The Home Office announced last night that the Tier 1 (Investor) visa route will be suspended from midnight tomorrow, Friday 07 December, until new rules come in to force in 2019. The decision to suspend the visa program has reportedly been taken as part of reforms designed to tackle organised crime and money laundering.
Often referred to as the “golden visa”, the Tier 1 (Investor) visa provides a route to settlement in the UK for high net worth individuals who are capable of investing at least £2 million in to the UK economy.
The visa route has been gaining increasing popularity in recent years, with the majority of visas being granted to Chinese and Russian citizens. These figures have seemingly played a part in today’s decision to suspend the visa route. Following the Salisbury incident in September, the Home Office was reported as stating:
“We are reviewing all tier 1 visas granted before 5 April 2015, some of which are issued to wealthy Russians. We have not ruled out making further changes to the tier 1 investor route in order to ensure that it continues to work in the national interest.”
These changes are seemingly now afoot. Despite the lack of any official announcement from the Home Office, The BBC and The Guardian have reported that these changes will substantially alter the requirements of the visa.
Applicants were previously required to evidence ownership of a UK bank account and applications could be refused if there were reasonable doubts about the source of investment funds or that they had been acquired through unlawful conduct. This involved checks of the applicant’s criminal and immigration history, and gave the Home Office powers to look closely at any third party funding. From next year independent, regulated auditors will assess applicants’ financial and business interests and check that they have had control of the funds for at least 2 years.
This is certainly not the first time that the Tier 1 (Investor) route has come under scrutiny. In a "blind faith" period between 2008 and 2015, around 3,000 investors were granted a visa with weak or no checks undertaken on the source of their investments. Whilst the subsequent criticism led to tightening of the route in 2014 and 2015, the Home Office has since admitted that it has no idea where the 3,000 foreigners are now living or whether they are currently a UK resident.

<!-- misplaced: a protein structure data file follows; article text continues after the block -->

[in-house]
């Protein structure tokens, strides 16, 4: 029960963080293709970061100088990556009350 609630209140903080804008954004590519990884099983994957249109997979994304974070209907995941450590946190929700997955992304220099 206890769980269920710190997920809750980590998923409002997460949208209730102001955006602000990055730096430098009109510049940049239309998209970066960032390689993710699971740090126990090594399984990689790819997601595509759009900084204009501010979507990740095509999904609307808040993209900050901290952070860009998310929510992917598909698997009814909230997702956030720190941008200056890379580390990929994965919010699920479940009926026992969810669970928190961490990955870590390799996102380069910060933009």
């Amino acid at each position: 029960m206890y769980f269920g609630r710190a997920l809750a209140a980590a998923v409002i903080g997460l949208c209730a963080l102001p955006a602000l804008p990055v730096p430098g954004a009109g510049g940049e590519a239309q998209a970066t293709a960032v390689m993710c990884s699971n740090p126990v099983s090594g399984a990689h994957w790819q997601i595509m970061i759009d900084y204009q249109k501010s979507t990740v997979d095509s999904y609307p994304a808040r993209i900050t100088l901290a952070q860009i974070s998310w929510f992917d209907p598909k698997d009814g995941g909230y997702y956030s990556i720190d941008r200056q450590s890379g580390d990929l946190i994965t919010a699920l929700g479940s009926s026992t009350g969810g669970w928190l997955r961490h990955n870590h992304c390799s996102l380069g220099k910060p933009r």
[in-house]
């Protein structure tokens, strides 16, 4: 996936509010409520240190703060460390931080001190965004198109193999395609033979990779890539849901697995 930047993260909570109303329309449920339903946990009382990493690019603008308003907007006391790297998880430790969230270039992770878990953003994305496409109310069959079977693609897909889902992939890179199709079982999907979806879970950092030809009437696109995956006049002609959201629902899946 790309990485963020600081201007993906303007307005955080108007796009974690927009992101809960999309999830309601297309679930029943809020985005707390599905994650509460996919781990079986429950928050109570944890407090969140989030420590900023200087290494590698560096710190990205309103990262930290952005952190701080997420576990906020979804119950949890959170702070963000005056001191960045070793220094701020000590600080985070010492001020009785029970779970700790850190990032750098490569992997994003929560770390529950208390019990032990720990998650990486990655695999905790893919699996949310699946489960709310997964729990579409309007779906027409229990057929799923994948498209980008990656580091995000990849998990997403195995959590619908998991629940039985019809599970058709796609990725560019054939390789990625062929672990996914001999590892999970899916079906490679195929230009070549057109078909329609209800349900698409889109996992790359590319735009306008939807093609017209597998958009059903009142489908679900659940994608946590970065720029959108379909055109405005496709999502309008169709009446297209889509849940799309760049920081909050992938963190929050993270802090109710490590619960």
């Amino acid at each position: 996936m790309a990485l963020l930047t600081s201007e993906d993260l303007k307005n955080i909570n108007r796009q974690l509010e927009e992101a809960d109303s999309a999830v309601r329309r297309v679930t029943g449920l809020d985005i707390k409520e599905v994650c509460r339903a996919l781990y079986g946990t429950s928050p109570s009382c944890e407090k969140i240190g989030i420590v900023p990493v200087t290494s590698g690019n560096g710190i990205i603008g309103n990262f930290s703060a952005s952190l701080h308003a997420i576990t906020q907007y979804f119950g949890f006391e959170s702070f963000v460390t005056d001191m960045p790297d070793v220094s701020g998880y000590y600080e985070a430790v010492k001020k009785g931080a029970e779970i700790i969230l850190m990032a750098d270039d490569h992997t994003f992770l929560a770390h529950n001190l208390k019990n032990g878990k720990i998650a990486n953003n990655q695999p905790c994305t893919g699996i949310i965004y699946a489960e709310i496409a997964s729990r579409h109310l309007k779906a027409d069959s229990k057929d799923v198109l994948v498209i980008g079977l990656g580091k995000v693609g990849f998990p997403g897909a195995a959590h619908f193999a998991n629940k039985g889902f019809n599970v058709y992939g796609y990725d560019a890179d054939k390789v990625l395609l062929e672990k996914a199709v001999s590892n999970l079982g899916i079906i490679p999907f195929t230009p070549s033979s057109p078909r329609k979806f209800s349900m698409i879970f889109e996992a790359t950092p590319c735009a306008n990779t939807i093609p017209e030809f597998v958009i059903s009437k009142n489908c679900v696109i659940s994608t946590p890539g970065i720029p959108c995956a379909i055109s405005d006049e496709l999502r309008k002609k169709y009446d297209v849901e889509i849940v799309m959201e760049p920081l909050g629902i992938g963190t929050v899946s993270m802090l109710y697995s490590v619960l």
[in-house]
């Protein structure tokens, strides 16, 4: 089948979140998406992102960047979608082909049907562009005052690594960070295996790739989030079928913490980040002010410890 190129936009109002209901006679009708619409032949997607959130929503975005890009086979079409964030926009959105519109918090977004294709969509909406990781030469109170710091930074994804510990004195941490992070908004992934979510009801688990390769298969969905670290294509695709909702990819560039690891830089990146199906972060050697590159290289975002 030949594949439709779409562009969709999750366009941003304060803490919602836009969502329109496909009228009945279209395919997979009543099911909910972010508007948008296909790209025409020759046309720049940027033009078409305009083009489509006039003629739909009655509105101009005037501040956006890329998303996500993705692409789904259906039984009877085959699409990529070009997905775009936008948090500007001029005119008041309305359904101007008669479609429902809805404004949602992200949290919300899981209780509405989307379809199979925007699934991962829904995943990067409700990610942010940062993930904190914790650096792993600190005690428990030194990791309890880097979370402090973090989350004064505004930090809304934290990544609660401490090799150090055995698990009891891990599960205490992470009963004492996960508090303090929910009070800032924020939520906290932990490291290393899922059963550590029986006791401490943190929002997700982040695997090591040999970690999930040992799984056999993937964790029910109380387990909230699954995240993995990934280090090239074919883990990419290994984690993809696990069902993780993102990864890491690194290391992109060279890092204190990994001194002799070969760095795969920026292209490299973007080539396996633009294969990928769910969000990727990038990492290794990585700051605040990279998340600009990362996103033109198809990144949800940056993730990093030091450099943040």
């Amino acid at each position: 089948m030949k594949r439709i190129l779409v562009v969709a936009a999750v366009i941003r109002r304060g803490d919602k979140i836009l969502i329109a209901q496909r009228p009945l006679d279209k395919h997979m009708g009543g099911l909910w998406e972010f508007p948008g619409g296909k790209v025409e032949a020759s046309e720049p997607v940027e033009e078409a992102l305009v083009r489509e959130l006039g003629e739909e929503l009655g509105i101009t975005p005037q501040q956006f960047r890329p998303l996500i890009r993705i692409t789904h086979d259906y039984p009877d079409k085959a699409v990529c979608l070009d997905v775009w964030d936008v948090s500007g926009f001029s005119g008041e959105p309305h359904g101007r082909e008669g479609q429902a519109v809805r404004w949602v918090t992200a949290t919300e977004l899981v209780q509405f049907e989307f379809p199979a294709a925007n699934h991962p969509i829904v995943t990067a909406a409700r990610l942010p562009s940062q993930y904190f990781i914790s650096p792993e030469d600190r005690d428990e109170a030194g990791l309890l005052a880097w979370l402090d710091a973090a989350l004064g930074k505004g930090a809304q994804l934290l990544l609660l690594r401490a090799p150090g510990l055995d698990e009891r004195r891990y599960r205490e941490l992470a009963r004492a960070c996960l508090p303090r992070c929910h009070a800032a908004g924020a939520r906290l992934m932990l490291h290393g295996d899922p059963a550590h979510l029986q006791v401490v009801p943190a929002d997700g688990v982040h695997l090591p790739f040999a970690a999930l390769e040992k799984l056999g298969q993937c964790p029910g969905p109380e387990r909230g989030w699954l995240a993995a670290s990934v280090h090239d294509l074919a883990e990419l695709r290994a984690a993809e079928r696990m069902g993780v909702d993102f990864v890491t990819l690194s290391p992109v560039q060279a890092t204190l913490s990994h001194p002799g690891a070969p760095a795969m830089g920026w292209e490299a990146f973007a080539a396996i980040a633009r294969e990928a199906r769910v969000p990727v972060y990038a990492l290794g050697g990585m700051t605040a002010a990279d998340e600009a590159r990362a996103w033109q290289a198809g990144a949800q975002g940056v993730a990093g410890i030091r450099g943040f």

With a statement of changes to the Immigration Rules being laid before Parliament today, it is likely that we will know more about the substance of the 2019 changes in due course. It should be noted, however, that “applications that have already been submitted will be considered in the normal way.” Those who were considering making their Tier 1(Investor) application will now have to consider alternative business visa routes until the suspension is lifted.
Alternatives routes to settlement in the UK in lieu of business and investment are available under the Immigration Rules. Applicants’ in the Tier 1 (Entrepreneur) category are required to evidence, notably, a minimum investment of £200,000 in to a UK business and can achieve settlement after five years residency under the visa route. Similarly individuals can apply to come to the UK as the sole representative of an overseas business. This route involves the creation of a UK subsidiary and allows the applicant to live and work for the subsidiary in the UK and achieve settlement after five years.
Our immigration solicitors regularly consult with foreign investors seeking assistance with investment and immigration to the UK. If you need assistance with your application, or are seeking advice in light of the above changes, please contact us for comprehensive, fully up-to-date advice.
"A market leader for specialist immigration and human rights law in Scotland’, McGill & Co’s ‘excellent and prompt’ team assists private clients with all aspects of immigration and nationality law, including business, investor and entrepreneur migration, sponsorship licensing, family migration, and asylum and refugee work."